In early 1946, the British government tasked W.D. Croft, an India Office official serving in the Office of the Cabinet Delegation in the Viceroy’s House in New Delhi, with making recommendations for the provision of accommodation for the future high commission. Croft reported that all accommodation was exceedingly tight, most houses were already shared, and many senior people and their wives were living in hostels. He concluded that there was no alternative to dealing direct with the Government of India, which had requisitioned a great deal of property during the war. The Viceroy, Viscount Mountbatten, though keen to see the high commissioner installed as soon as possible, was not prepared to countenance pressure being put on any of the Indian princes for a de-requisitioned mansion.
For a residence for the future high commissioner, Croft proposed No. 2 King George Avenue, a well-sited but unexceptional two-storey official bungalow on a central circus with a large and fine garden. It had formerly been occupied by Sir G.S. Bajpai, secretary-general of the ministry of external affairs, and was now being shared by several senior Government of India officials. Croft thought ‘this house is quite good enough to start with, and … it would be a very difficult matter to get anything else’. Despite the Commonwealth Relations Office’s dismay that 2 King George Avenue was not prestigious enough, London quickly authorised negotiations for its pursuit.
Croft had identified various works that would be necessary to make the house more suitable for a diplomatic residence, including enlarging the drawing room, improving the staircase, and rearranging the bedrooms and bathrooms. Henry Medd, chief architect to the Government of India and formerly a long-serving member of Lutyens’ office in Delhi, and Alexander Scott, the surviving partner in Sir Herbert Baker’s firm, were both on hand to give advice. Adaptation work by the Public Works Department, estimated at about £6,600, started promptly and was optimistically intended to be completed in November 1946. The scope of work expanded, however, notably after the involvement of the first high commissioner, Terence Shone, who arrived in early November, and the work dragged on until the Shones finally took up occupation in April 1947. Richard Turner, the Ministry of Works’ senior architect at Cairo, visited during this period to assess a looming 250% overspend. He recommended, successfully, that the Ministry of Works should establish an office in New Delhi to bring better order to projects in India in the future. Arguments about responsibility for the residence overspend and whether stamp duty was payable on the lease transaction delayed until 1954 the actual signature of the 10-year lease that had come into effect in 1946. The residence, however, proved such a success that the lease was renewed for a further thirty years in 1960.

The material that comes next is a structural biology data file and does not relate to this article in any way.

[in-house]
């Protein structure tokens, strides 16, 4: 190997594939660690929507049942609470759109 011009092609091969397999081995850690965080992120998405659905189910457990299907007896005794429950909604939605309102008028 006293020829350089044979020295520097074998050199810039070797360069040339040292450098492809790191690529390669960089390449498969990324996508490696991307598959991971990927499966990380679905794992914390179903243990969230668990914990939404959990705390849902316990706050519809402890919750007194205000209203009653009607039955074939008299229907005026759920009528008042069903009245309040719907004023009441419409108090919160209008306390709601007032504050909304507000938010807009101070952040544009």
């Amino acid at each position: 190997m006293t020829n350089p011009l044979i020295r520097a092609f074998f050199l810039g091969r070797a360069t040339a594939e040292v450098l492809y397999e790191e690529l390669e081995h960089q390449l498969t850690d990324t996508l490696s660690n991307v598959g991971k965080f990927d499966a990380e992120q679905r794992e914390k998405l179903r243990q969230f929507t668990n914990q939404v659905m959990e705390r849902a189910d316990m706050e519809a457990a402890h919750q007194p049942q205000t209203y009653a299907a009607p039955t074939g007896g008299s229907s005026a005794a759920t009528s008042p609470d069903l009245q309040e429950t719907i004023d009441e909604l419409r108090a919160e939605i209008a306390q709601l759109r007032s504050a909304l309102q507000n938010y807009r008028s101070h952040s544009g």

For the high commission’s first offices, Croft recommended No. 6 Albuquerque Road, a large new house, without any ‘aggressive errors of taste’, which had been requisitioned from the Khan of Badreshi as soon as he had built it and was being used as an army hostel for officers and their wives. Croft thought a three-year lease term would be negotiable provided that the house and the hutments in its garden were used intensively enough by the high commission not to create disparity with prevailing local practice.
In contrast to the delays at the residence, the offices at 6 Albuquerque Road were operational in September 1946 and included a flat for the deputy high commissioner. But staff numbers in New Delhi, especially of junior and unmarried staff, shot up and 6 Albuquerque Road was soon over-crowded. Two additional clusters of buildings were acquired, even though the market was scant and expensive. One was Eastern House on Mansingh Road, comprising five blocks that had been built by the Ministry of Information in 1944 and transferred to the Government of India in 1945 at a time when, strangely, no further British government use for them was envisaged. Eastern House was therefore leased for the high commission in 1947 to house the trade commission and information service offices, as well as flats for about 40 junior staff and a sick bay. The other cluster was at 16 and 17 Parliament Street. No.16, called Wenger’s Flats, comprised 40 flats just suitable for higher and middle grade staff, and a perpetual lease on the block was bought in 1949 from the Sterling General Insurance Co. Ltd. No.17 was a large adjacent house suitable for communal messing, and was bought in 1949 from Sardarni Harnam Kaur. Unsurprisingly, none of these arrangements was popular with the British occupants but they had to suffice for the next fifteen years while a large new compound was being planned and built.
Once all the offices had moved to the new compound, Nos.16 and 17 Parliament Street were sold, and Eastern House handed back to the Indians, in 1962.